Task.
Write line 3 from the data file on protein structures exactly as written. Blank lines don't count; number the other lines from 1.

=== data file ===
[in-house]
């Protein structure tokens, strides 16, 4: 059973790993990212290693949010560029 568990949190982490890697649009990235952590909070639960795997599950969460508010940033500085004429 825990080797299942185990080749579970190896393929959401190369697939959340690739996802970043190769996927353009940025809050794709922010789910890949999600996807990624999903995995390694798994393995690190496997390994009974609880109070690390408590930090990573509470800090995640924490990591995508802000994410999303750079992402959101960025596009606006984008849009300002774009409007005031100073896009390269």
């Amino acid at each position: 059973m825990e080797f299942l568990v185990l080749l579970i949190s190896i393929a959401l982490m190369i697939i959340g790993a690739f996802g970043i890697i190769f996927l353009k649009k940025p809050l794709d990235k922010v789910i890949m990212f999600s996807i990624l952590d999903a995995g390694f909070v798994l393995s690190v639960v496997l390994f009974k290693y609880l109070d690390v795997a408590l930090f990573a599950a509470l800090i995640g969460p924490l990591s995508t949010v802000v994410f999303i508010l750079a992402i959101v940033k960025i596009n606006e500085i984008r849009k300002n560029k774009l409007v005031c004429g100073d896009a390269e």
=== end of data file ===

């Amino acid at each position: 059973m825990e080797f299942l568990v185990l080749l579970i949190s190896i393929a959401l982490m190369i697939i959340g790993a690739f996802g970043i890697i190769f996927l353009k649009k940025p809050l794709d990235k922010v789910i890949m990212f999600s996807i990624l952590d999903a995995g390694f909070v798994l393995s690190v639960v496997l390994f009974k290693y609880l109070d690390v795997a408590l930090f990573a599950a509470l800090i995640g969460p924490l990591s995508t949010v802000v994410f999303i508010l750079a992402i959101v940033k960025i596009n606006e500085i984008r849009k300002n560029k774009l409007v005031c004429g100073d896009a390269e």